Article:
The path to CERN

Profile 5: Prepared for College and Career


On a typical day, Andrew Brinkerhoff hopped on his bike and pedaled to work at the European Center for Nuclear Research(CERN)— home to the world’s largest and most powerful particle accelerator.

The 2005 Mars Hill Academy (Mason, Ohio) alumnus studied particle physics at the University of Notre Dame, followed by 18 months analyzing particle collision data in Switzerland at the European Center for Nuclear Research’s (CERN) Large Hadron Collider—the world’s largest and most powerful particle accelerator. His name is listed among those physicists who contributed to the Higgs discovery paper, which made international headlines in 2012 for the discovery of a sub-atomic particle that gives matter its mass.

After earning his doctorate in physics from Notre Dame, Brinkerhoff landed a post-doctoral position through the University of Florida, and he worked at CERN from 2016 to 2019. Now he continues his involvement with CERN particle-collider projects while an assistant professor of physics at Baylor University in Waco, Texas.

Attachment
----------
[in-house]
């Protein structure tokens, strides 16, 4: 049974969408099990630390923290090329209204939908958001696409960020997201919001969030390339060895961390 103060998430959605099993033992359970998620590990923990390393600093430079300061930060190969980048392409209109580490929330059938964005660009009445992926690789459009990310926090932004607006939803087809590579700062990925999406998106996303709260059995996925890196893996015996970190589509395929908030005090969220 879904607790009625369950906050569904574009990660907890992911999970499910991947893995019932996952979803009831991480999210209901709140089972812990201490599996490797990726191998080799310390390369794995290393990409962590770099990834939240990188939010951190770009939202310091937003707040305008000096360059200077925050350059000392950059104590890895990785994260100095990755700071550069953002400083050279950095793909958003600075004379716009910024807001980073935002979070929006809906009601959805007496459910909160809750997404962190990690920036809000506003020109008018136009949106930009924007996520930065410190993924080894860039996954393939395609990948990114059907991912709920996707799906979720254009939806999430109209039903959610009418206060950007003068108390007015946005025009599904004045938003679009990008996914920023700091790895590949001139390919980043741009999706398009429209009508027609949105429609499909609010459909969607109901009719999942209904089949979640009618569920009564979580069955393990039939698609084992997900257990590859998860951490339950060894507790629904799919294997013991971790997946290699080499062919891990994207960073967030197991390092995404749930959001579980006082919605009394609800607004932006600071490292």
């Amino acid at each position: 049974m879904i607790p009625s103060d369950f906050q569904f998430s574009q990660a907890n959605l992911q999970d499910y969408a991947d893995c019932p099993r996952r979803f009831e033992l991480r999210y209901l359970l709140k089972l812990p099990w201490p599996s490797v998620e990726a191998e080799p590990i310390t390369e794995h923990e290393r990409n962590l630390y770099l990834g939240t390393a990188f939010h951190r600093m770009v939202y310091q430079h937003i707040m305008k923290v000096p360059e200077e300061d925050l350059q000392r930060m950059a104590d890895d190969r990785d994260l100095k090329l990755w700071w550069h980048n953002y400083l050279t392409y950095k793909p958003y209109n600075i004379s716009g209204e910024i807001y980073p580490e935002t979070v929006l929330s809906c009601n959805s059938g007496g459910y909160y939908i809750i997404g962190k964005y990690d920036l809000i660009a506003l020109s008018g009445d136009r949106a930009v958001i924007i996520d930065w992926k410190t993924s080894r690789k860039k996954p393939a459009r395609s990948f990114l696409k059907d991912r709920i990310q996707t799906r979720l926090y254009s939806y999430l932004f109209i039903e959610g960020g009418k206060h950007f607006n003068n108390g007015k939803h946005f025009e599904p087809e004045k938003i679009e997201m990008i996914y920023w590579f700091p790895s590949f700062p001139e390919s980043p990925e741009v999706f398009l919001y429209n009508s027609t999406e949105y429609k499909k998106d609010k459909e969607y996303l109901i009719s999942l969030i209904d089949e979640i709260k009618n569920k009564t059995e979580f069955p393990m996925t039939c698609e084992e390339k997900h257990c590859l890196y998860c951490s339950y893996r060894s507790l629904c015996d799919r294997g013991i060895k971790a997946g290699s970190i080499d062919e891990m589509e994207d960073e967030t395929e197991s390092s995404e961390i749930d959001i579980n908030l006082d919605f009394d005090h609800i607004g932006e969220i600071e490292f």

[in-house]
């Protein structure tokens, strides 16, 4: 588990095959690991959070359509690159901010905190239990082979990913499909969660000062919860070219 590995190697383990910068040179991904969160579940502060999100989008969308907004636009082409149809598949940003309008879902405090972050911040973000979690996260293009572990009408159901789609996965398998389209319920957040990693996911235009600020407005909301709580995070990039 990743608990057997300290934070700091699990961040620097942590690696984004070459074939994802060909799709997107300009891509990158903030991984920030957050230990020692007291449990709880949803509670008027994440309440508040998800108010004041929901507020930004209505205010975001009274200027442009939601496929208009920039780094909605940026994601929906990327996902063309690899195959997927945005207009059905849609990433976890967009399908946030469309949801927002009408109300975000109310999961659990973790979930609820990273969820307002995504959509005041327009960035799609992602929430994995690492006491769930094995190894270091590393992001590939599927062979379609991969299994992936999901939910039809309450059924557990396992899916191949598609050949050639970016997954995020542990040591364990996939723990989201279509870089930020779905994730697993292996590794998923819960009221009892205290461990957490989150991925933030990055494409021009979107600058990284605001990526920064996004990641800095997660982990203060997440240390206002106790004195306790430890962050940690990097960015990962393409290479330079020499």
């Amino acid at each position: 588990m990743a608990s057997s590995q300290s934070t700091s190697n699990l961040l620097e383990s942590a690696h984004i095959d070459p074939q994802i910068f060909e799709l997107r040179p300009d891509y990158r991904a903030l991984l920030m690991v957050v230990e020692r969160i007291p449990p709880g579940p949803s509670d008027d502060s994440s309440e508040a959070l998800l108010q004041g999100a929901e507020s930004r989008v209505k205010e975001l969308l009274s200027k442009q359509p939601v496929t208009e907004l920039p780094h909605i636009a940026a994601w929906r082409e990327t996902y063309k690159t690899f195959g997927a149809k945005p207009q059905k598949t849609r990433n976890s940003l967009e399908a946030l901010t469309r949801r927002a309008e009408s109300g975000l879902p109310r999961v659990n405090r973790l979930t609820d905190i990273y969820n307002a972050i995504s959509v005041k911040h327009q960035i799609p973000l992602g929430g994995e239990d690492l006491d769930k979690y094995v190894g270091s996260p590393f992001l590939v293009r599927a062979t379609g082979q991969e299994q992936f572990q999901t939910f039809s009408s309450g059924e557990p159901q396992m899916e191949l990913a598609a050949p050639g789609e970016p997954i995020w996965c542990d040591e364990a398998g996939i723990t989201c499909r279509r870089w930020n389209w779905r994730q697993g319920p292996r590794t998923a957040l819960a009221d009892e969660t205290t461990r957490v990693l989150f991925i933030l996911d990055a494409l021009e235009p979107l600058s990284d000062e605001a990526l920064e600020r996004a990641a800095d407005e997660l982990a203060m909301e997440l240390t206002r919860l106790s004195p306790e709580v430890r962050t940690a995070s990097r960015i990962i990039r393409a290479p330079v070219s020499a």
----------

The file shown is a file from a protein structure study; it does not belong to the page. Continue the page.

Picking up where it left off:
“I didn’t even think about studying physics until my senior year of high school. I wouldn’t say I dreamed of becoming a physicist: I more or less fell into it,” said Brinkerhoff, who earned a perfect SAT score. “However, getting into physics late in the game (by some people’s perspective) and not having Advanced Placement (AP) classes in high school was no hindrance at all.

In fact, Brinkerhoff attributes much of his success to his classical education at Mars Hill Academy: the wide historical and philosophical perspective, the ability to communicate, and an appreciation for learning in different fields—and the connections between them.

“I think the Mars Hill approach likely served me better than an AP approach. Building a good physics intuition and becoming adept at problem-solving are more important than having seen a certain set of content before college, where you will cover it again anyway,” he explained. “Also, studying physics and calculus in the same year at Mars Hill allowed each class to reinforce the other—which makes sense, given that Newton originally developed calculus in order to understand physics. Even in college, the first physics course is often algebra-based; so in that sense, I was already ahead of the game in high school.

Brinkerhoff, who earned his bachelor’s degree in physics from Grove City College, found that many universities do not allow AP credits to replace core required classes in a technical field like physics or engineering. Additionally, students could get caught up in rote procedures but miss crucial details, “because they haven’t understood first what the study is for, and thus haven’t ■ GOOD SOIL: PROFILE 5 Climbing Hills to Tackle Mountains The path to CERN by LISA KNODEL PREPARED FOR COLLEGE & CAREER Vol. 6, No. 2 | Special Issue 2020 21 thought through how the logical sequence of a particular technique is designed to produce a certain conclusion.”